Ghana Credit Unions - The Power to Change the World
LIVELY, Ontario - When most credit union managers take a winter break from work it might be skiing or escaping to a beach retreat, but not Robert Clark, general manager of Community Savings and Credit Union in Lively. He chose to spend three weeks helping credit unions in rural Ghana...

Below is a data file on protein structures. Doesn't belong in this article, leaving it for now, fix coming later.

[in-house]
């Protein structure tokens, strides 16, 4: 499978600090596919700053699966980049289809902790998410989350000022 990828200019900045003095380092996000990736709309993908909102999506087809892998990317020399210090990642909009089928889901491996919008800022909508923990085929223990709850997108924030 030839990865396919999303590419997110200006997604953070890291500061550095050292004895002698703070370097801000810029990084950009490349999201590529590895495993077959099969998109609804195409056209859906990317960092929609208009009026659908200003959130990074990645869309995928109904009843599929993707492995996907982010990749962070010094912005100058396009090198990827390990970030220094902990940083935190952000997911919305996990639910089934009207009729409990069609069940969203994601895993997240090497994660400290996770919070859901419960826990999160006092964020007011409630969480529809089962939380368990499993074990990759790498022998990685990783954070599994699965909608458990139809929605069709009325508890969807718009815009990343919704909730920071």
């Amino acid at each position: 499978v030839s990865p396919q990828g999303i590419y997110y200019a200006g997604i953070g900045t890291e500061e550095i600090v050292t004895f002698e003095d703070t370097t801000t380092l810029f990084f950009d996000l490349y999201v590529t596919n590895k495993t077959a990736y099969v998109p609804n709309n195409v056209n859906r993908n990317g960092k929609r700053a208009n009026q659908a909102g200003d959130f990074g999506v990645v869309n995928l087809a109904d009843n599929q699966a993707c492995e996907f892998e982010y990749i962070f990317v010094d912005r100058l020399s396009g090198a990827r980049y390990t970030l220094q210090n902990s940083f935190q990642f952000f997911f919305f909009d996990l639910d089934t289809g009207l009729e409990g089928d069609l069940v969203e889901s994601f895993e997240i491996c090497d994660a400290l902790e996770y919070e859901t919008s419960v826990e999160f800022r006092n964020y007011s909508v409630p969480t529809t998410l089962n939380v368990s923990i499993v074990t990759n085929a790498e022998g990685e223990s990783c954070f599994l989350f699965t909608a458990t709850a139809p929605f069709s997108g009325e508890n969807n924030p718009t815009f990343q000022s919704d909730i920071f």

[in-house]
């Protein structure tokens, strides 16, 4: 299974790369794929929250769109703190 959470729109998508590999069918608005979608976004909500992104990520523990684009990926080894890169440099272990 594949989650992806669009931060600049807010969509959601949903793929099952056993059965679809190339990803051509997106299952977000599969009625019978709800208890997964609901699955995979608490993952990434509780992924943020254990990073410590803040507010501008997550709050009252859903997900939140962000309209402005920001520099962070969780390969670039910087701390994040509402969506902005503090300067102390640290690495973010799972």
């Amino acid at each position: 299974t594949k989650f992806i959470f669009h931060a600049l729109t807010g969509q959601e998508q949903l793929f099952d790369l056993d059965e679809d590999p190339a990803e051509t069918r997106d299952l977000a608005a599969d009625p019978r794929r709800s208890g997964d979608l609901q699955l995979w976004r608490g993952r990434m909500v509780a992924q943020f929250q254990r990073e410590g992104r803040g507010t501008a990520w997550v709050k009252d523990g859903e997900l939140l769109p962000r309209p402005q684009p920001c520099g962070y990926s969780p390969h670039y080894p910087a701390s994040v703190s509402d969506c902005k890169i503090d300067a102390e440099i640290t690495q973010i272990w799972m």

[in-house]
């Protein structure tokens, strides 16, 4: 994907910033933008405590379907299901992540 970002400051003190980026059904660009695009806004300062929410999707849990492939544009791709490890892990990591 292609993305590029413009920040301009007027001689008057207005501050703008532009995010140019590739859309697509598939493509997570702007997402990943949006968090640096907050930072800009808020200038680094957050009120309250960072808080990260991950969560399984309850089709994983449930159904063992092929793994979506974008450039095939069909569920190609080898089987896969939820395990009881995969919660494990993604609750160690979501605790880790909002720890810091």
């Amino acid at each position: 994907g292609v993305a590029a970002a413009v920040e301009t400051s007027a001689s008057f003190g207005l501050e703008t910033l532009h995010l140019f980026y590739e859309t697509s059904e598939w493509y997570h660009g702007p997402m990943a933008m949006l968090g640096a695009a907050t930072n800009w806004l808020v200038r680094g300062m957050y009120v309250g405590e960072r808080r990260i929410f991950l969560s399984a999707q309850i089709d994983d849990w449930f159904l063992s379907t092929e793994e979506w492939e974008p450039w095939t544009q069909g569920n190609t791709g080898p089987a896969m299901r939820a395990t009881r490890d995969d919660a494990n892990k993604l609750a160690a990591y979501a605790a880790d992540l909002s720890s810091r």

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LIVELY, Ontario – When most credit union managers take a winter break from work it might be skiing or escaping to a beach retreat, but not Robert Clark, general manager of Community Savings and Credit Union in Lively. He chose to spend three weeks helping credit unions in rural Ghana under the auspices of a program run by the Canadian Co-operative Association. In doing so, he found an involved people ready to improve their lives and those of others. This was his second experience with CCA. Three years before, CCA Women’s Mentoring program arranged a visit to Lively for a woman from Cape Town South Africa. Clark’s credit union, with its 61 years of history and its CND$38.5 million in assets, was able to provide technical information. When he heard of the CCA’s program to provide technical assistance to all areas of credit union work in Ghana, he applied. He and his wife had talked many times about how they wanted to make a contribution to developing credit unions and countries. She, his three sons and his parents were very supportive, as was his board of directors who felt “honored” that they had a chance to participate through Clark. Clark was one of 10 volunteers who flew to Accra via London on Jan. 26. He was to partner with Laurie Gallant, an operations specialist from Prince Edward Island. Although Clark had traveled to developing countries in the past, this was his first African trip. Clark met with Credit Union Association of Ghana at their Cape Coast Office. What struck him as they entered the parking lot was a bumper sticker on a car that read “Ghana Credit Unions – the Power to Change the World.” Changing Ghana and the world was a theme that would run through his trip. Each day he and Gallant traveled 80 kilometers north to a small town called Twifu Praso. The countryside they passed was lush and green with grasslands and a red sandy clay soil. “Yes, there were open sewers and many run down shacks with steel roofs. In the country we saw many homes made of clay and straw roofs, but there were many homes made of concrete blocks and stucco, showing a growing middle class, a country fighting to improve.” He says he heard almost every day, “We are building a country.” People told him about the new public health system as an example. He wasn’t there to tell them what to do but rather to ask, “How can I help you?” Clark says at first people were reticent but quickly opened up. He worked with directors, credit committees and supervisory committees on lending procedures, documentation, cash control, delinquency and record keeping. He reviewed lending procedures, documentation and delinquency Savings, he says, is a new concept to many people, especially to the uneducated, but that is changing. Members can borrow up to two times their savings if they have proper guarantors, but that can present problems in a country where “there is no method of taking collateral and registering it.” He found two types of credit unions: the teacher/government employee credit unions and the community credit unions. “My limited experience showed that the teacher/government credit unions tended to be the most successful. This is because they had payroll deduction from the government, which makes savings and loan payments almost automatic. I think that most of these people had more education and adapted to the saving and loan principles more readily. The community credit unions have a more difficult time. They spend a lot of effort in education and lend to the street merchants, trade people and farmers.” However, he was again struck by the motivations. “In both (types of) credit unions you saw the same positive attitude that they are helping to improve the standard of living of the membership and the communities in which they live.” Credit bureaus and legislation to support credit unions and protect security are needed, Clark feels, to protect the security of the rapidly growing credit union movement. He pointed out that the credit unions tend to see themselves as individual organizations rather than part of a movement. But like the Ghanaians he worked with, Clark is optimistic about the future. “Credit unions are growing rather quickly. Operational procedures as well as proper lending procedures need to be implemented. Boards of directors need to be more concerned about the financial areas of the credit union rather than trying to be in control of the day-to-day operations. This is already beginning to happen and those that do will survive. To me this is just a natural progression.” When asked if he would do it again he said, “I’d pack my bag tonight.” -
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